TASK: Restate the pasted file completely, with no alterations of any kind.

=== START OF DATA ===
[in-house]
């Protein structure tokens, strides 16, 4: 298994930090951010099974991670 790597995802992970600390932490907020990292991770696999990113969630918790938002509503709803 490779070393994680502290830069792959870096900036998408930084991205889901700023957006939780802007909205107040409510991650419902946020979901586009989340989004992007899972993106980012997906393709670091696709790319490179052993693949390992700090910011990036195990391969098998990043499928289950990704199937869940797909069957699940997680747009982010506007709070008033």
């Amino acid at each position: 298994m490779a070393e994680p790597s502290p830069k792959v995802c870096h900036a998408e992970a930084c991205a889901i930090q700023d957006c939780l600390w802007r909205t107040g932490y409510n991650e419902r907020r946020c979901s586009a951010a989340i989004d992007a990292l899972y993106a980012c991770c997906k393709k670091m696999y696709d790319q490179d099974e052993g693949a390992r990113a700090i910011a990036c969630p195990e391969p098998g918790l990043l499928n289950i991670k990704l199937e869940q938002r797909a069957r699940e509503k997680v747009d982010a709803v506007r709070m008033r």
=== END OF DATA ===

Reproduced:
[in-house]
């Protein structure tokens, strides 16, 4: 298994930090951010099974991670 790597995802992970600390932490907020990292991770696999990113969630918790938002509503709803 490779070393994680502290830069792959870096900036998408930084991205889901700023957006939780802007909205107040409510991650419902946020979901586009989340989004992007899972993106980012997906393709670091696709790319490179052993693949390992700090910011990036195990391969098998990043499928289950990704199937869940797909069957699940997680747009982010506007709070008033």
């Amino acid at each position: 298994m490779a070393e994680p790597s502290p830069k792959v995802c870096h900036a998408e992970a930084c991205a889901i930090q700023d957006c939780l600390w802007r909205t107040g932490y409510n991650e419902r907020r946020c979901s586009a951010a989340i989004d992007a990292l899972y993106a980012c991770c997906k393709k670091m696999y696709d790319q490179d099974e052993g693949a390992r990113a700090i910011a990036c969630p195990e391969p098998g918790l990043l499928n289950i991670k990704l199937e869940q938002r797909a069957r699940e509503k997680v747009d982010a709803v506007r709070m008033r």